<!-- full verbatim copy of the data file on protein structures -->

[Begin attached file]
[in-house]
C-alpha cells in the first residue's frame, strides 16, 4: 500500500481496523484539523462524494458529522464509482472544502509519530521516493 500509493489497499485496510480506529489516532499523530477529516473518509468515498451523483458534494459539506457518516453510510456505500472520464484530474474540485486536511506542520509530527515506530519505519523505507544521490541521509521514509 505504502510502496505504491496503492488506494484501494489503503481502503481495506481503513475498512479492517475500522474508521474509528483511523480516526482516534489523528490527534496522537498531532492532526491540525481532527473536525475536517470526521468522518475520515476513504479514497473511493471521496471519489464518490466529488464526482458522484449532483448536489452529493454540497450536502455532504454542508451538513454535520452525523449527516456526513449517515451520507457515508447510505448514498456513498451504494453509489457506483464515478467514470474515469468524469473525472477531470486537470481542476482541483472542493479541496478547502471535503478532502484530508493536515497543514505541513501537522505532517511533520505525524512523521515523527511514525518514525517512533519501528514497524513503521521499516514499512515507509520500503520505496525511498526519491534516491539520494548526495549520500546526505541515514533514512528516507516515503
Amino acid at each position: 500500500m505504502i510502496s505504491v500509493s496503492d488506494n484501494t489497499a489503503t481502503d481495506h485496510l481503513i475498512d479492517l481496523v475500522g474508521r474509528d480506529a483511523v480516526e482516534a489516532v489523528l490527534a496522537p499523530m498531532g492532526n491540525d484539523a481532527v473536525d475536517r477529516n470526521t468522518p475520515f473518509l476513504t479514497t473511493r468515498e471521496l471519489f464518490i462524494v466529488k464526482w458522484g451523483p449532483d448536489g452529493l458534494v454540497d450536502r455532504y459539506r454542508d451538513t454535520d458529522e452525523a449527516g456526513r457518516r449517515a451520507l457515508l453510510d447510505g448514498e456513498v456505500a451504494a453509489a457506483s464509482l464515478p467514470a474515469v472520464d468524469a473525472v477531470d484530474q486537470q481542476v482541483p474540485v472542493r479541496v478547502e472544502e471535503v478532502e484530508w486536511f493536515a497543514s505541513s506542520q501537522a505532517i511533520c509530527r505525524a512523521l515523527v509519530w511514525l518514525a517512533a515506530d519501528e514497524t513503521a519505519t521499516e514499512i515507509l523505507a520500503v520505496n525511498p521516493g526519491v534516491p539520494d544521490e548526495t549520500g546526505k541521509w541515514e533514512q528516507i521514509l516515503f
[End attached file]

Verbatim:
[in-house]
C-alpha cells in the first residue's frame, strides 16, 4: 500500500481496523484539523462524494458529522464509482472544502509519530521516493 500509493489497499485496510480506529489516532499523530477529516473518509468515498451523483458534494459539506457518516453510510456505500472520464484530474474540485486536511506542520509530527515506530519505519523505507544521490541521509521514509 505504502510502496505504491496503492488506494484501494489503503481502503481495506481503513475498512479492517475500522474508521474509528483511523480516526482516534489523528490527534496522537498531532492532526491540525481532527473536525475536517470526521468522518475520515476513504479514497473511493471521496471519489464518490466529488464526482458522484449532483448536489452529493454540497450536502455532504454542508451538513454535520452525523449527516456526513449517515451520507457515508447510505448514498456513498451504494453509489457506483464515478467514470474515469468524469473525472477531470486537470481542476482541483472542493479541496478547502471535503478532502484530508493536515497543514505541513501537522505532517511533520505525524512523521515523527511514525518514525517512533519501528514497524513503521521499516514499512515507509520500503520505496525511498526519491534516491539520494548526495549520500546526505541515514533514512528516507516515503
Amino acid at each position: 500500500m505504502i510502496s505504491v500509493s496503492d488506494n484501494t489497499a489503503t481502503d481495506h485496510l481503513i475498512d479492517l481496523v475500522g474508521r474509528d480506529a483511523v480516526e482516534a489516532v489523528l490527534a496522537p499523530m498531532g492532526n491540525d484539523a481532527v473536525d475536517r477529516n470526521t468522518p475520515f473518509l476513504t479514497t473511493r468515498e471521496l471519489f464518490i462524494v466529488k464526482w458522484g451523483p449532483d448536489g452529493l458534494v454540497d450536502r455532504y459539506r454542508d451538513t454535520d458529522e452525523a449527516g456526513r457518516r449517515a451520507l457515508l453510510d447510505g448514498e456513498v456505500a451504494a453509489a457506483s464509482l464515478p467514470a474515469v472520464d468524469a473525472v477531470d484530474q486537470q481542476v482541483p474540485v472542493r479541496v478547502e472544502e471535503v478532502e484530508w486536511f493536515a497543514s505541513s506542520q501537522a505532517i511533520c509530527r505525524a512523521l515523527v509519530w511514525l518514525a517512533a515506530d519501528e514497524t513503521a519505519t521499516e514499512i515507509l523505507a520500503v520505496n525511498p521516493g526519491v534516491p539520494d544521490e548526495t549520500g546526505k541521509w541515514e533514512q528516507i521514509l516515503f